Numbers nightmare could jeopardise social enterprise
Gemma Hampson, Social Enterprise Live
The boss of the Social Enterprise Coalition has called for a clarity on what social enterprise is and how many there are, following major research challenging the accuracy of current figures.
Peter Holbrook, SEC’s CEO, claimed a loose definition of social enterprise could be harmful to the sector.
His comments follows a report suggesting that the number of social enterprises in the UK could be anywhere between 16,000 and 234,000.
Currently, the Coalition and the government use the figure of 62,000 social enterprises in the UK, a figure released in July last year.
But the report published this week by the Third Sector Research Centre said social enterprise numbers in the UK were not accurate.
The paper suggests that different methods of collecting information based on different definitions made the current estimation incorrect. Information considered by the researchers included the Annual Small Business Survey, figures from the National Council for Voluntary Organisations and the National Survey of Third Sector Organisations.
The report, Approaches to measuring the scale of the social enterprise sector in the UK, was written by Prof Fergus Lyon, Dr Simon Teasdale and Dr Rob Baldock.
It states: ‘Lack of clarity around what is and is not a social enterprise may have led to exaggerated claims about their positive attributes and policies based on expectation rather than evidence.’
An example given by Teasdale was the Annual Small Business Survey – where the 62,000 figure comes from. Teasdale pointed out that this does not include sole traders. If it did, the figure of possible social enterprises could climb to 234,000.
Teasdale said that 90 per cent of the 62,000 figure ‘could not be considered part of the third sector’ because of their structure, which he said included companies limited by shares, sole traders or partnerships.
However, he said that just because they were not third sector organisations did not mean they weren’t social enterprises.
Teasdale could not put a figure on the number of social enterprises in the UK and said it was up to SEC to settle on a definition.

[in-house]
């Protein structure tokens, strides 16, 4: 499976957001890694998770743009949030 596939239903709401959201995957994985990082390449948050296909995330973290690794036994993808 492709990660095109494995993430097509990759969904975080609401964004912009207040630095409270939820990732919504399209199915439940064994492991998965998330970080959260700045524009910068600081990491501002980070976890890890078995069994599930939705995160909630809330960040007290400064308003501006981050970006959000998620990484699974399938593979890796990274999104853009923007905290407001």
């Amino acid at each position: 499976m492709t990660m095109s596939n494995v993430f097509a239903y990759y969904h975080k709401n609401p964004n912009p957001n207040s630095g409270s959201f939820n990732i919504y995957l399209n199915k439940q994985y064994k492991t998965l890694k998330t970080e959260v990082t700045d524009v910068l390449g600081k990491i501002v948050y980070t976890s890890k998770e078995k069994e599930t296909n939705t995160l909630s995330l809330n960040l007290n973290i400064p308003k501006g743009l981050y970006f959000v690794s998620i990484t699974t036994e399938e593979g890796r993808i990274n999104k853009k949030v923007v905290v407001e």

‘It’s important for the Social Enterprise Coalition and Cabinet Office to be clear on what a social enterprise is. SEC should decide on a definition that represents the interest of its members,’ he said.
In response to the paper, Holbrook agreed that the growth of the social enterprise sector in the coming years demanded a stronger identity to help it flourish and to safeguard vulnerable organisations in the future.
‘Individual social enterprises will need to be defined more clearly if they are going to play a much bigger part in UK economy, ‘ Holbrook said.
‘Without more clearly agreed parameters, the progression of social enterprise will be put in jeopardy, a risk we cannot afford at this moment of opportunity.
‘In order to monitor the growth and impact of the sector it is also vital that there is a collective effort from government and from those within social enterprise to commit to improved research and tracking. Only then will we really be able to measure our success and contribution to society and the economy.’
Holbrook added that a stricter definition would prevent the sector being misunderstood amid private sector buy-outs of public services and called for more government support.
‘There is a risk that, resulting from cuts, we will see the creation of spin-off organisations from public services that are not social enterprises, which could be vulnerable to buy-outs from the private sector. We need the government to give guidance and support, and make sure that commissioning enables real social enterprises to thrive.’
Holbrook also said the Social Enterprise Mark would help with the issue of definition.
A spokesman for the Cabinet Office said the 62,000 figure was ‘agreed by the sector’.
‘We use the broad definition for social enterprise agreed by the sector. We remain confident that 62,000 is currently the best estimate against this definition,’ he said.
Conculsion: Approaches to measuring the scale of the social enterprise sector in the UK
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